Don Cornelius, the longtime host of the nationally syndicated TV program Soul Train, died this morning of an apparent suicide. He was 75.
Soul Train was a showcase for mostly African-American musicians specializing in R&B and soul music. It began to air nationally in the fall of 1971. Although Cornelius was from Chicago, the show became associated with Philly Soul. Indeed, the theme song for Soul Train was “TSOP (The Sound of Philadelphia)” which was recorded by MFSB, a group of studio musicians organized by the songwriting duo of Kenny Gamble and Leon Huff (along with The Three Degrees on vocals.)
Over the years, Soul Train has featured the likes of The Isley Brothers, Kool & The Gang, and Earth, Wind & Fire. From time to time, one might also see an act one might not expect to see such as Elton John or Gino Vannelli. Soul Trainwas known for the Mighty, Mighty Soul Train Dancers who specialized in the Soul Train Line in which Cornelius would participate on rare occasions. But the heart and soul of the show was Cornelius and his low key, smooth voice which you can hear in this conversation with Mariah Carey in 1991.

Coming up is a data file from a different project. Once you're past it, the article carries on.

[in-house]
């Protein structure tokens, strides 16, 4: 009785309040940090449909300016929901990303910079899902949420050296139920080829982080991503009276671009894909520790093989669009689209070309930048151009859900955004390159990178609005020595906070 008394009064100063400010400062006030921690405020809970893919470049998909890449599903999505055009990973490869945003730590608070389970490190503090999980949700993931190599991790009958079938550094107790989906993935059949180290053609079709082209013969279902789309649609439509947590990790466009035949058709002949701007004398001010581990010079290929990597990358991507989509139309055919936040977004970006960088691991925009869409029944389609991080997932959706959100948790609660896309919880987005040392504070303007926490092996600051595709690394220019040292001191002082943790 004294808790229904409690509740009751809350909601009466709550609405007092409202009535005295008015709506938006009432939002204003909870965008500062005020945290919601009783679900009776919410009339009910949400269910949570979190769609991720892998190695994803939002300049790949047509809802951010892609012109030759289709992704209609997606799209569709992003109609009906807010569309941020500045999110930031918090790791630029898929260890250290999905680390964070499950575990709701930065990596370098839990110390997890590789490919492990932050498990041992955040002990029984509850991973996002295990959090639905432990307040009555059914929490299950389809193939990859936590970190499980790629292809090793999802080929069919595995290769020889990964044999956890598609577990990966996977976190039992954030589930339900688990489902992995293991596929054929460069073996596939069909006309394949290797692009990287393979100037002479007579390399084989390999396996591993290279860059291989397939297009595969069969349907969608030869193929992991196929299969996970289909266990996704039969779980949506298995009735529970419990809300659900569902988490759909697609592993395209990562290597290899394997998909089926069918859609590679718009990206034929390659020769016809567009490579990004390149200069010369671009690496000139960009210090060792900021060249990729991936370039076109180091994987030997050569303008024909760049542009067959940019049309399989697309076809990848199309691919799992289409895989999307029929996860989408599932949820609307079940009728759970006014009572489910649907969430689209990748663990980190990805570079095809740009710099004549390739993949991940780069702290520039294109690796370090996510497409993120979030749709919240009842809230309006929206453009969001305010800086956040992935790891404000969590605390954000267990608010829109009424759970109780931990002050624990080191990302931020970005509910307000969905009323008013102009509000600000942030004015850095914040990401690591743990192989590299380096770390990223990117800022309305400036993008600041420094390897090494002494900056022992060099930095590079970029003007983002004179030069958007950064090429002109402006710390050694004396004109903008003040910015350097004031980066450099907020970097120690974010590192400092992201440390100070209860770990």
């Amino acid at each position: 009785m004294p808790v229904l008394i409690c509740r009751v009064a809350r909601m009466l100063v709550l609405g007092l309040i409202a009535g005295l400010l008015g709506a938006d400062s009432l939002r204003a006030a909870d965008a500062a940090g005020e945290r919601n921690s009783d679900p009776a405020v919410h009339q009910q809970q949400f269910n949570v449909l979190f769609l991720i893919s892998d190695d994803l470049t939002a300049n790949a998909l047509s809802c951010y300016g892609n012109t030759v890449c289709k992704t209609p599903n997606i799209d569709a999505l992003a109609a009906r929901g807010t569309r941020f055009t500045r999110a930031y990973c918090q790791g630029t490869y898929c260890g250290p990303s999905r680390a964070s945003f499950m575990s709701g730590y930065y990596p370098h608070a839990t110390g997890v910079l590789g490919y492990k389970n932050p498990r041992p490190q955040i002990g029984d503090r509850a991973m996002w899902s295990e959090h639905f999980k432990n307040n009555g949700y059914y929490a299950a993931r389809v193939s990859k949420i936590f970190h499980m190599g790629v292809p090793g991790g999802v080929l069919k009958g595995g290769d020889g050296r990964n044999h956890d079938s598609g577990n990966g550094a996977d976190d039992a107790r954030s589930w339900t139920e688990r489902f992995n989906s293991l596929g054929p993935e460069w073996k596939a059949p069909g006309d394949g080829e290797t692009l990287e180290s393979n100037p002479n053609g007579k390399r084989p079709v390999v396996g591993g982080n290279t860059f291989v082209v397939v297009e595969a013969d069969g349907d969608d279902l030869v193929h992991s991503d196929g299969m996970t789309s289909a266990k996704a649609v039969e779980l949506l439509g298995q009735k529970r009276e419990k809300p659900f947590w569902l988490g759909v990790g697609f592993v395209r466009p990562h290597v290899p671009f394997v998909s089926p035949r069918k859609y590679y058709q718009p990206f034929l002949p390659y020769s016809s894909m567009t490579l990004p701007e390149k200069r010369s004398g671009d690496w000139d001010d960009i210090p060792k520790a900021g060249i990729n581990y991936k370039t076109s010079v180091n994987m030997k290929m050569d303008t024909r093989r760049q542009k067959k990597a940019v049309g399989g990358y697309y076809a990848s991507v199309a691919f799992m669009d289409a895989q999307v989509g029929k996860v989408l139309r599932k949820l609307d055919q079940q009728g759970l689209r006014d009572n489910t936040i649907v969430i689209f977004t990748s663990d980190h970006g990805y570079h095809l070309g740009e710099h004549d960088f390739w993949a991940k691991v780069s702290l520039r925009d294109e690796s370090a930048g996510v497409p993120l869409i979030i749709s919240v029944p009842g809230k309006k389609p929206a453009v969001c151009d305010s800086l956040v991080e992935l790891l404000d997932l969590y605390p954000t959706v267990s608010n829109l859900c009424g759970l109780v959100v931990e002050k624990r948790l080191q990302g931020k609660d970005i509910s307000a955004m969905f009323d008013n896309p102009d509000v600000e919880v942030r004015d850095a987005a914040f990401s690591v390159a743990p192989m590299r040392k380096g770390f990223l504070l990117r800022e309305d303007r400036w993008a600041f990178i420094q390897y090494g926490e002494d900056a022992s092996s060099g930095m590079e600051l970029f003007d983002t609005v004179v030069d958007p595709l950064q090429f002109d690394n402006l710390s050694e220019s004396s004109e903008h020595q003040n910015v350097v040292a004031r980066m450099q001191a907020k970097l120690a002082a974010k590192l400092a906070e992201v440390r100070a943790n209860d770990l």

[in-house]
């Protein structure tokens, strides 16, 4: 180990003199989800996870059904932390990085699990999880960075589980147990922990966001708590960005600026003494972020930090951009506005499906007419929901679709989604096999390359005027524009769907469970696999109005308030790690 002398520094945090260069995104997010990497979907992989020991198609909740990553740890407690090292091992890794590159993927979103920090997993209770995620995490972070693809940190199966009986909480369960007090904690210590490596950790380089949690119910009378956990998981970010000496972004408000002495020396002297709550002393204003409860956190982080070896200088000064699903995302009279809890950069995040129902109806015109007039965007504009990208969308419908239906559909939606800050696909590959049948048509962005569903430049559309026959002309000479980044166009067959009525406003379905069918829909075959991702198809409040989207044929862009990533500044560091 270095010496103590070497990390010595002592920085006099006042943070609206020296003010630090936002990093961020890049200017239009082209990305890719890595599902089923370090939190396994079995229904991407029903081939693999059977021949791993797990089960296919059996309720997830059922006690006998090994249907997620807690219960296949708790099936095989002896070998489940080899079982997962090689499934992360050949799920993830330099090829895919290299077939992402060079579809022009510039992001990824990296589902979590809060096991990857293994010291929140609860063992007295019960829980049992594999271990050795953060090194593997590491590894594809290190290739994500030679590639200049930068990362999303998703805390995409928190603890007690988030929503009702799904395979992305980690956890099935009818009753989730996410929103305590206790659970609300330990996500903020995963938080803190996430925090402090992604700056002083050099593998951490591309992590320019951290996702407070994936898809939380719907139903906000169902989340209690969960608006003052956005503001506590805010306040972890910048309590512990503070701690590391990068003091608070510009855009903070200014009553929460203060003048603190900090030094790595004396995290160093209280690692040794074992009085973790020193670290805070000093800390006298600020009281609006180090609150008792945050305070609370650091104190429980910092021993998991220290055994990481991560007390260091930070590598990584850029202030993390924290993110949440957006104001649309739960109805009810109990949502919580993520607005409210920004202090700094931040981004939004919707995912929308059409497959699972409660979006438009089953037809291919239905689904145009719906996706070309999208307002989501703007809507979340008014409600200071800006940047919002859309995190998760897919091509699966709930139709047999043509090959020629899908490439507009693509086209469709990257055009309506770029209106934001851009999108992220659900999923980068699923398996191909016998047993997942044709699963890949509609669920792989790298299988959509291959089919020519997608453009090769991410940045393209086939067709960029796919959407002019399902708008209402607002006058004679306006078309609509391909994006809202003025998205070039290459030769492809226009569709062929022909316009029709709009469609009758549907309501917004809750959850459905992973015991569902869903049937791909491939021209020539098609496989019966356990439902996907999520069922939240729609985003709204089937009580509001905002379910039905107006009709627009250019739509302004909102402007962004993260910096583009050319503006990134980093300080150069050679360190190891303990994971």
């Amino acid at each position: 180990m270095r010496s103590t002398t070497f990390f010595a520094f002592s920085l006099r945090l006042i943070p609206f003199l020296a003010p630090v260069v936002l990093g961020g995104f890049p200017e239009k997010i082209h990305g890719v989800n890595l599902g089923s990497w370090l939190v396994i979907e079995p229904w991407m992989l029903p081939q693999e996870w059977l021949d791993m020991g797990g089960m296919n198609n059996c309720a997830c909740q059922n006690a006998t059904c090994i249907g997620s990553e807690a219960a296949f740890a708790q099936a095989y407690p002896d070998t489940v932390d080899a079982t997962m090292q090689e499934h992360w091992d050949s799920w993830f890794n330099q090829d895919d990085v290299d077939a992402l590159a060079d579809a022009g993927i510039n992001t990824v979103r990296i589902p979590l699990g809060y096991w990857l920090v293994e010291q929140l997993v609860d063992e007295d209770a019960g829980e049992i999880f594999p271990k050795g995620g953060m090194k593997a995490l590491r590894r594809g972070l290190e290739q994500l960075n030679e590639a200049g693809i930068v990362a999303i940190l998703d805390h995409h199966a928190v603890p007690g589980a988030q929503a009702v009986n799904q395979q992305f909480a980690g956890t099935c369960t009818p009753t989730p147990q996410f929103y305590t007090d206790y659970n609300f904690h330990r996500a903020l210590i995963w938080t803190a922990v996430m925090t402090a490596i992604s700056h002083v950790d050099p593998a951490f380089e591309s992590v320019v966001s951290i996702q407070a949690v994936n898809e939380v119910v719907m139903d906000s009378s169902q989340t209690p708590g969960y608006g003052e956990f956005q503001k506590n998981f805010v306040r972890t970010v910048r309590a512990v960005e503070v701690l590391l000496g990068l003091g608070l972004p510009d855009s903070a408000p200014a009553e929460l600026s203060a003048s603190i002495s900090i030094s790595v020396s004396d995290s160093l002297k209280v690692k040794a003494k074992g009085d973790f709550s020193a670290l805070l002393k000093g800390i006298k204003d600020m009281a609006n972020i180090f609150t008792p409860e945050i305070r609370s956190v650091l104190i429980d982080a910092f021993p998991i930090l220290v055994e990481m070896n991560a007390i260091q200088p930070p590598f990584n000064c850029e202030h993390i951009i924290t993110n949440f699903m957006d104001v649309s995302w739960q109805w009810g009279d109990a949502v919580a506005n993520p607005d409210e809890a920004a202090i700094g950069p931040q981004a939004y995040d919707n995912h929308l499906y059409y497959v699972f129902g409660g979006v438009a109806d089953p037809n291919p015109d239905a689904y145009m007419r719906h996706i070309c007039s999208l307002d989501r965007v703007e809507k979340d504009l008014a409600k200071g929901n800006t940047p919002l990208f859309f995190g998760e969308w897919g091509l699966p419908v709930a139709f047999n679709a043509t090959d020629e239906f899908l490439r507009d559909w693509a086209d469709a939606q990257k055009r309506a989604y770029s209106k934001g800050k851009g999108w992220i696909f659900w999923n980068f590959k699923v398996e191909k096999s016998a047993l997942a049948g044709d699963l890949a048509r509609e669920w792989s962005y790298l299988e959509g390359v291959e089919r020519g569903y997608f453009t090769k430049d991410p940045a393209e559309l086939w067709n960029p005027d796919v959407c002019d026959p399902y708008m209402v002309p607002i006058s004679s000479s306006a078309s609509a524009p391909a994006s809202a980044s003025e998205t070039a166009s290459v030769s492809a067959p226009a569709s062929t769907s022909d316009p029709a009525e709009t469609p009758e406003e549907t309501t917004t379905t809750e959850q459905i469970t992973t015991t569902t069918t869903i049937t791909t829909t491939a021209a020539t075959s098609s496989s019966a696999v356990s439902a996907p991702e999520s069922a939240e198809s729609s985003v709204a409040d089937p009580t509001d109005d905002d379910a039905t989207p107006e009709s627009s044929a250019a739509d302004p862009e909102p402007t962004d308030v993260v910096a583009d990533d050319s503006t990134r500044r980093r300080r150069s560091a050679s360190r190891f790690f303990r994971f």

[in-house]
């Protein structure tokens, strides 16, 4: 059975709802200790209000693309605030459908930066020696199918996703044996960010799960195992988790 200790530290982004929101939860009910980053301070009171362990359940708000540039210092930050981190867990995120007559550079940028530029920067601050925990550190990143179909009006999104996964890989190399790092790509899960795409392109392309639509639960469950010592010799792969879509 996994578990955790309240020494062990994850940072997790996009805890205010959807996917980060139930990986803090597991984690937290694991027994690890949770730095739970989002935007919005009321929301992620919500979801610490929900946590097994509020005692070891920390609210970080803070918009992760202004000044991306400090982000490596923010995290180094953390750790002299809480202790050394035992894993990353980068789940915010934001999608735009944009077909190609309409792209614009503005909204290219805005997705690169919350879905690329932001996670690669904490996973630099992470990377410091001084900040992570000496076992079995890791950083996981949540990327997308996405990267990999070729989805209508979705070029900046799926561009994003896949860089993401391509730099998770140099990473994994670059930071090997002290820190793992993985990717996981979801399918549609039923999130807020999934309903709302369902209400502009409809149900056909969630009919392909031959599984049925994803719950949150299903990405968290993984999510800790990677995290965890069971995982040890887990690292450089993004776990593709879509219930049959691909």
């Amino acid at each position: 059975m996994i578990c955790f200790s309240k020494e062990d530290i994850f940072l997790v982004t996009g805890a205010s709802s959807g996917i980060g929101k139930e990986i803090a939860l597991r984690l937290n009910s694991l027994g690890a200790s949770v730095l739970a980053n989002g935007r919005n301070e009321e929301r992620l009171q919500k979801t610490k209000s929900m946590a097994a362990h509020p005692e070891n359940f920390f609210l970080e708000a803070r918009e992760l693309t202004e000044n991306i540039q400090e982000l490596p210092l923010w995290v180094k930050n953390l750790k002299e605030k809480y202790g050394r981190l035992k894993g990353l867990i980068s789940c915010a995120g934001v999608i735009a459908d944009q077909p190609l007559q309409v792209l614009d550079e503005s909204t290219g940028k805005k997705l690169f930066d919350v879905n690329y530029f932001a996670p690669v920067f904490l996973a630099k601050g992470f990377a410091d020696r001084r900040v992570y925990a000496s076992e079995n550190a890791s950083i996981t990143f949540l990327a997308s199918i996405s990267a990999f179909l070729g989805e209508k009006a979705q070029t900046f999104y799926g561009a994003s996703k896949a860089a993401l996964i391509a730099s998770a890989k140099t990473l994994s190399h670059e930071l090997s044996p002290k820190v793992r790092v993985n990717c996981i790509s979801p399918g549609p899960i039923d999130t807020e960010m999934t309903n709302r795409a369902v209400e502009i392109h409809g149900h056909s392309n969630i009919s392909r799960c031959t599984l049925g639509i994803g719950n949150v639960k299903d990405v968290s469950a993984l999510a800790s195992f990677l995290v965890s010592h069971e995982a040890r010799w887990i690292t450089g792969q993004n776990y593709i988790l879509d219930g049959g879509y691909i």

Cornelius hosted Soul Train until 1993 although he remained behind the scenes until the show went off the air in 2006. He was said to have disliked rap and hip-hop and although Cornelius would book rap and hip-hop acts that it contributed to his decision to stop hosting.
In recent years, Cornelius was in poor health, had been arrested for misdemeanor domestic violence, mired in a messy divorce and these may have been factors in deciding to take his own life.
Notice to Readers: The American Spectator and Spectator World are marks used by independent publishing companies that are not affiliated in any way. If you are looking for The Spectator World please click on the following link: https://spectatorworld.com/.
The offer renews after one year at the regular price of $79.99.